1. Introduction Borderline personality disorder (BPD) is characterized by a pervasive pattern of instability in affect regulation, impulse control, interpersonal relationships, and self-image. Clinical hallmarks of the disorder are emotional dysregulation, impulsive aggression, repeated self-injurious behavior and chronic suicidality. In previous investigations, we have carefully assessed key symptoms of the disorder which are most disabling for the patients such as recurrent states of severe and aversive emotional distress (tension) and dissociative experiences and were especially interested in the investigation of diurnal fluctuations of these symptoms. We assessed these fluctuations by the help of portable mini-computers which were given to the patients for three consecutive days and reminded them several times during the day to judge their current degree of aversive tension or dissociation on a Lickert scale between 0 (“no tension/dissociation at all”) and 9 (“most severe tension/dissociation”). Our investigations not only demonstrated that female patients with BPD show significantly higher baseline levels of tension and dissociation, but also suffer from recurrent severe and aversive states of tension and dissociation and that tension and dissociative experiences are highly correlated (Stiglmayr et al., 2001). In the present study, we used this “naturalistic” approach for the first time to assess neurobiological measures in patients with BPD during ambulatory conditions. As a well-established neurobiological marker which has been extensively investigated in the context of emotional stress and psychiatric disorders, we assessed cortisol levels and used the dexamethasone suppression test (DST) to assess feedback sensitivity of the hypothalamic–pituitary–adrenal (HPA) axis (for review, see Holsboer, 2001). The present study had the following aims: (1) to investigate whether this ambulatory assessment is a suitable and reliable study tool to assess HPA-axis functioning in patients with BPD and (2) to assess HPA-axis functioning in patients with BPD as compared to healthy controls. In addition to the application of a completely new method to gather neurobiological data in BPD patients, we tried to overcome some of the problems of previous studies which investigated HPA-axis funtioning in patients with BPD (Baxter et al., 1984; Carroll et al., 1981; Kontaxakis et al., 1998; Krishnan et al., 1984; Soloff et al., 1982; Steiner et al., 1984; Sternbach et al., 1983; for review, see De la Fuente and Mendlewicz, 1996; Koenigsberg et al., 1999; Lahmeyer et al., 1989): (1) we excluded patients with a current major depressive disorder (MDD); (2) we controlled potential confounding variables, which may influence HPA-axis functioning such as smoking, menstrual cycle and physical activity; (3) we measured cortisol in saliva, thus preventing artefacts by stress-induced increases in HPA-axis activity due to invasive blood collection; (4) we carefully synchronised all sampling with the individual pattern of awakening of every participant; and (5), most importantly, we assessed HPA-axis functioning not only by determining cortisol levels at a single time point, but in a detailed analysis of cortisol levels on three consecutive days (for overview, see Kirschbaum and Hellhammer, 1994; Kirschbaum and Hellhammer, 1998).
نتیجه گیری انگلیسی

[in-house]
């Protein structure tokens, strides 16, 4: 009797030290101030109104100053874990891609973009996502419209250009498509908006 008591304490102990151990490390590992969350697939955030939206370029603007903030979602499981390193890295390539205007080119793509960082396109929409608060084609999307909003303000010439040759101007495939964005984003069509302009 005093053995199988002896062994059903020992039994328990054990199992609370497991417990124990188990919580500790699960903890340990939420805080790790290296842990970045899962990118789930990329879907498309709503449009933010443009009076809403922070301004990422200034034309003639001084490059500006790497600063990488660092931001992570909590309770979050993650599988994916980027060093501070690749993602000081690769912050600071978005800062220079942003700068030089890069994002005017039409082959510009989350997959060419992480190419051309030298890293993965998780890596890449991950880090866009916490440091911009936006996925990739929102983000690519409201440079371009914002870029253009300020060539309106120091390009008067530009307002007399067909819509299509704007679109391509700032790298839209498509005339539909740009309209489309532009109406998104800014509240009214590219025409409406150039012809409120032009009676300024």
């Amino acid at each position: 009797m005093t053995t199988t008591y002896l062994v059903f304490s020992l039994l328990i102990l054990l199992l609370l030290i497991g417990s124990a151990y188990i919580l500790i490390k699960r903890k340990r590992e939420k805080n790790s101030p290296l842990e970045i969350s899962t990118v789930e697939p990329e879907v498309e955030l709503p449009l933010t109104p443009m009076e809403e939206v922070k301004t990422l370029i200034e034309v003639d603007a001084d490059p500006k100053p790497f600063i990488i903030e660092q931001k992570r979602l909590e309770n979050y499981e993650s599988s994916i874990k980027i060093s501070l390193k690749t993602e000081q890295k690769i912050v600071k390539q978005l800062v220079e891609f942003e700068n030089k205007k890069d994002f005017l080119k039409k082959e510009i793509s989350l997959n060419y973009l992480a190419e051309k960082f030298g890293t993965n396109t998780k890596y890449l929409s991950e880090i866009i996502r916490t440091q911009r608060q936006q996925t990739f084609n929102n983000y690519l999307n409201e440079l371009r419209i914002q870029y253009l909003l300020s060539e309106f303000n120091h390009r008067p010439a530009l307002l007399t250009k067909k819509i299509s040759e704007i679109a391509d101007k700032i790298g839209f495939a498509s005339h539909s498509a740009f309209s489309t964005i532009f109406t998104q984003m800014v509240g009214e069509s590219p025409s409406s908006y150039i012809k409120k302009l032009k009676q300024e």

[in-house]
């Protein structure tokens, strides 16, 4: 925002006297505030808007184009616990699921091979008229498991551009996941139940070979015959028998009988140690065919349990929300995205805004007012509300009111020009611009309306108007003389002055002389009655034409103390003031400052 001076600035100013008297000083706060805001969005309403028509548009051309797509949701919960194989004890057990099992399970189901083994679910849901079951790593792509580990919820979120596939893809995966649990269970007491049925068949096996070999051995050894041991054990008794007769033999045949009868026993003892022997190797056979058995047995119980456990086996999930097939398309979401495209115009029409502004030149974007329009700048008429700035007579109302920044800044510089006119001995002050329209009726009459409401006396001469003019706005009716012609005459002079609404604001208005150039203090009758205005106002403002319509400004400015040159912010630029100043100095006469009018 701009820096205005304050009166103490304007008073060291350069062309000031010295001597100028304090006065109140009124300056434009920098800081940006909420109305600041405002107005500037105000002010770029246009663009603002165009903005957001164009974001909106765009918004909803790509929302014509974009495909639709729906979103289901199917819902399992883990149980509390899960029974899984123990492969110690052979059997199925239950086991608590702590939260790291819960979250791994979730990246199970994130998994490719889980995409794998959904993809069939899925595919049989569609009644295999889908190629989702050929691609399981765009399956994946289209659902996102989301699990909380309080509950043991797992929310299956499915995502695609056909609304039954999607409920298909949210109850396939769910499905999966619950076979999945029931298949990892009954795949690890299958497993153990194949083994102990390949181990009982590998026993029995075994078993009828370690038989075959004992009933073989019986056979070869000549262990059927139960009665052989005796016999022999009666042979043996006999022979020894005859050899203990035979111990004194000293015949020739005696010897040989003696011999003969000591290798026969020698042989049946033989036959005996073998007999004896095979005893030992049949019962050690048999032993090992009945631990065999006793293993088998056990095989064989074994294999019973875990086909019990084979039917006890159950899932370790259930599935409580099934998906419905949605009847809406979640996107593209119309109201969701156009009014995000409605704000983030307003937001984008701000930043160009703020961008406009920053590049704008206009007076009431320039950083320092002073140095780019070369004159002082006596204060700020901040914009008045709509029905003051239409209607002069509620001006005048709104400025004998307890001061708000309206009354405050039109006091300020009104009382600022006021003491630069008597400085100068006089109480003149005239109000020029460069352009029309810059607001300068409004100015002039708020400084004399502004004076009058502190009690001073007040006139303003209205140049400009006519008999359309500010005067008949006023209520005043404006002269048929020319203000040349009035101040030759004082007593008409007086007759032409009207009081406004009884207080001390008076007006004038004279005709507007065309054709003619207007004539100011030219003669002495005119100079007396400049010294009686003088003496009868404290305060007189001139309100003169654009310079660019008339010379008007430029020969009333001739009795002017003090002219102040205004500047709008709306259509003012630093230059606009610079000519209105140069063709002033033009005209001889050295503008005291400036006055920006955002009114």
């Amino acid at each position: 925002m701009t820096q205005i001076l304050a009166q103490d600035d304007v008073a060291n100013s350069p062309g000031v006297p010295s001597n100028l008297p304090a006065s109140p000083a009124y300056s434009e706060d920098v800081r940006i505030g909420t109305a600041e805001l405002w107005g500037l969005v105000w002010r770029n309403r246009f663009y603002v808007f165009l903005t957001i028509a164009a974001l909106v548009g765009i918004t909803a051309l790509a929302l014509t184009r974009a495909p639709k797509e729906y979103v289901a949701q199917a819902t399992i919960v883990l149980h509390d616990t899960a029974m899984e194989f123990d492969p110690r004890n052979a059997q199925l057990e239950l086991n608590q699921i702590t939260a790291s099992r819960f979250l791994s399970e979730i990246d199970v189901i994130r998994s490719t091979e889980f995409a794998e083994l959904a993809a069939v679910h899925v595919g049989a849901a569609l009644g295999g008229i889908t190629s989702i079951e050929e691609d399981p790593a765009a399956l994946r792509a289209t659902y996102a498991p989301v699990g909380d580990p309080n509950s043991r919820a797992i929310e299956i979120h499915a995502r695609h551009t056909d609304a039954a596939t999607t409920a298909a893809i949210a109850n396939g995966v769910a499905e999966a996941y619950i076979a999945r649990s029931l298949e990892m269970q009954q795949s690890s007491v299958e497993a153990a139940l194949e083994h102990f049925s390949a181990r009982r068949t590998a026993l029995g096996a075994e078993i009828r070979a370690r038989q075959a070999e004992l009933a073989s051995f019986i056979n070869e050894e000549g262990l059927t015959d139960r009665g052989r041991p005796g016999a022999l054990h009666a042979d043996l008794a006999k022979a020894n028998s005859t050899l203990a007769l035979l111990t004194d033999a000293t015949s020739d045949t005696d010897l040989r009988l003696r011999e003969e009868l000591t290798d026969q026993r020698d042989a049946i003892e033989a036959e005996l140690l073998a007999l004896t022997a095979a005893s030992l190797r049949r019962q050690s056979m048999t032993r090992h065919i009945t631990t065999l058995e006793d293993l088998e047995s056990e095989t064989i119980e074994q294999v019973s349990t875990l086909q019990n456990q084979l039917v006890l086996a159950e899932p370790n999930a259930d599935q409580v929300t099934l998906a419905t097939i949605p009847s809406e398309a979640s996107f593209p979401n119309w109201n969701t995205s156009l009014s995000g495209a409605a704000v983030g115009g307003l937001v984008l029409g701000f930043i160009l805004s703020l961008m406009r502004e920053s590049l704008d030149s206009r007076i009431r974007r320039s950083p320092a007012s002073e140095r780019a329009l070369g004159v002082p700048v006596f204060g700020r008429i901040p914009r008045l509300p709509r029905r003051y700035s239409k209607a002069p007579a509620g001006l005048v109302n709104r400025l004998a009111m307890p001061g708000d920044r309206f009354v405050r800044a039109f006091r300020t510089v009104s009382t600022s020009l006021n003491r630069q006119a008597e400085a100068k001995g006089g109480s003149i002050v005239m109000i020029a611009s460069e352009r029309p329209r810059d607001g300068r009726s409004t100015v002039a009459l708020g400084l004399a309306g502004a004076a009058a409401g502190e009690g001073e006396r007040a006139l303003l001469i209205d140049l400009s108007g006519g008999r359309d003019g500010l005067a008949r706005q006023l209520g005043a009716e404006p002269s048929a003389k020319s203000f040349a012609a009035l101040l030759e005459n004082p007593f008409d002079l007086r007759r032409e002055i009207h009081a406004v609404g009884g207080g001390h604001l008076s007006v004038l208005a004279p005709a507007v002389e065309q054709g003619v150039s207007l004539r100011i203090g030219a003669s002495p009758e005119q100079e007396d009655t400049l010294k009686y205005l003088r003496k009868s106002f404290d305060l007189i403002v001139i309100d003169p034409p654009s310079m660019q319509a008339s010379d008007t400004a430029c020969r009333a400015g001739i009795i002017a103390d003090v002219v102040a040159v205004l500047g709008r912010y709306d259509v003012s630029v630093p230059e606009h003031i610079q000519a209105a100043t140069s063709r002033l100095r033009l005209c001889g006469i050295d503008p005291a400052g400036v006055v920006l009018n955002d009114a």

3. Results 3.1. Basal adrenocortical activity and cortisol response to awakening Salivary cortisol was determined on days 1 and 2 in intervals of 15 min after awakening and seven times in 2 h intervals after awakening during the whole day. As shown in Fig. 2(a) and (b), cortisol levels were higher in patients with BPD than in controls. These differences were not statistically significant at the single time point including the “awakening cortisol” on days 1 and 2 (“cortisol immediately after awakening”, Table 2), which was probably due to the high variability of cortisol levels especially in the patients with BPD. However, calculated AUCs for the “total cortisol response to awakening” and the “total daily cortisol” were significantly higher in patients with BPD than in controls (Table 2). Patients with BPD displayed a significantly higher cortisol response to awakening on day 2 and on days 1 and 2 in combination, whereas the cortisol response to awakening on day 1 showed a trend for higher levels in the patient group. Total daily cortisol was significantly higher on day 1. In an additional repeated measurements model analysis which takes into account the correlation between samples from one patient and which includes time as a covariate, we found identical results as obtained by comparison of AUC values. For example, comparison of diurnal cortisol secretion on day 1 revealed a significant group effect with an estimate for group differences of 3.03 nmol/l (95% CI [0.11–6.0], p<0.05) and a significant time effect with an estimate for time effects of −0.9 nmol/l/2 h (95% CI [from −1.17 to −0.63], p<0.0001). Since results from repeated measurements analysis were identical to the results obtained from AUC analysis, only results from AUC analyses are given in Table 2. Cortisol levels (means±SD) in patients with BPD and healthy controls in the ... Fig. 2. Cortisol levels (means ± SD) in patients with BPD and healthy controls in the course of day 1 (a), day 2 (b), and day 3 after dexamethasone (c). Cortisol was sampled at the indicated time points by use of Salivette devices. Figure options Table 2. Salivary cortisol levels (nmol/l) in patients with BPD and healthy controls (HCs) Time BPD (n=23) HC (n=24) T df p “Cortisol immediately after awakening” (day 3 after DEX) Day 1 20 ± 13 18 ± 6 0.91 45 0.37 Day 2 28 ± 29 18 ± 9 1.48 40 0.15 Day 3 12 ± 16 5 ± 6 2.00 39 0.05 “Total cortisol response to awakening” (AUC) Day 1 113 ± 40 92 ± 35 1.92 45 0.06 Day 2 116 ± 47 91 ± 32 2.06 44 0.04 Days 1 and 2 115 ± 39 91 ± 29 2.36 44 0.02 “Total daily cortisol” (AUC) Day 1 78 ± 39 58 ± 22 2.13 44 0.04 Day 2 82 ± 63 59 ± 18 1.54 40 0.14 “Total daily cortisol after DEX” (AUC) Day 3 54 ± 49 25 ± 17 2.51 39 0.02 Data are given as means ± SD. BPD, borderline personality disorder; AUC, area under the curve; DEX, dexamethasone. Table options 3.2. Feedback sensitivity of the pituitary–adrenal axis The low-dose DST was performed by applying 0.5 mg dexamethasone at 22:30 on day 2. This low dose of dexamethasone was used on the basis of our assumption that patients with BPD would show low cortisol levels and supersuppression to dexamethasone similar to patients with PTSD (Yehuda et al., 1993). As shown in Fig. 3, the oral ingestion of 0.5 mg dexamethasone induced a significant suppression of cortisol levels in both BPD patients and healthy controls (F(1;33)=71; p<0.001). By using the criteria of Heim et al. ( Heim et al., 1998) (see Section 2), significantly more patients with BPD were non-suppressors in the low-dose DST as compared to the healthy controls (14 vs. 4, χ2, p<0.01). Only 1 patient and 4 controls were super-suppressors in the DST. ANCOVA did not reveal a significant dexamethasone × group interaction (F(1;33)=0.07; p=0.8). Baseline differences did not significantly influence suppression in an additional model taking baseline differences in cortisol levels as covariate. Although there was no dexamethasone × group interaction, total daily cortisol on day 3 was significantly higher in the patients with BPD compared to the healthy controls ( Table 2) whereas cortisol immediately after awakening showed a trend for higher levels in patients with BPD. Cortisol levels after dexamethasone on day 3 were higher in the BPD patients at all time points (p<0.05) (see Fig. 2(c)). Effect of 0.5 mg dexamethasone on cortisol levels in 23 patients with BPD and 24 ... Fig. 3. Effect of 0.5 mg dexamethasone on cortisol levels in 23 patients with BPD and 24 healthy controls. Values are expressed as means ± SD for AUCs of “total daily cortisol” on days 2 and 3. ** indicates significant suppression of cortisol secretion in both patients and controls. Differences between patients and controls are given in Table 2. Figure options 3.3. Influence of possible confounding variables To control for confounding variables which might possibly account for the differences in cortisol secretion between patients and controls, we assessed physical activity and smoking preceding the cortisol samplings. In a first analysis, we compared cortisol levels between smokers and non-smokers and found no significant differences in cortisol secretion. In detail, there was no difference between both groups with respect to the adrenocortical reactivity following awakening on day 1 (t(29,742)=−0.848, p=0.403) or on day 2 (t(30,599)=−0.012, p=0.991). Furthermore, no significant difference could be revealed with respect to the basal adrenocortical activity on day 1 (t(34)=−0.087, p⩽0.9) and on day 2 (t(33)=−1.1, p⩽0.3). At 5 time points (10.00 and 14.00 h on day 1; 14.00, 20.00 and 22.00 h on day 2), patients smoked significantly more cigarettes in the 2 h prior to saliva sampling, although the mean of cigarettes smoked did not exceed 2. Integrating smoking as a covariate in the ANCOVA test, however, did not reveal a significant influence of smoking on cortisol secretion. Physical activity as a covariate in the ANCOVA had also no significant effect on cortisol levels.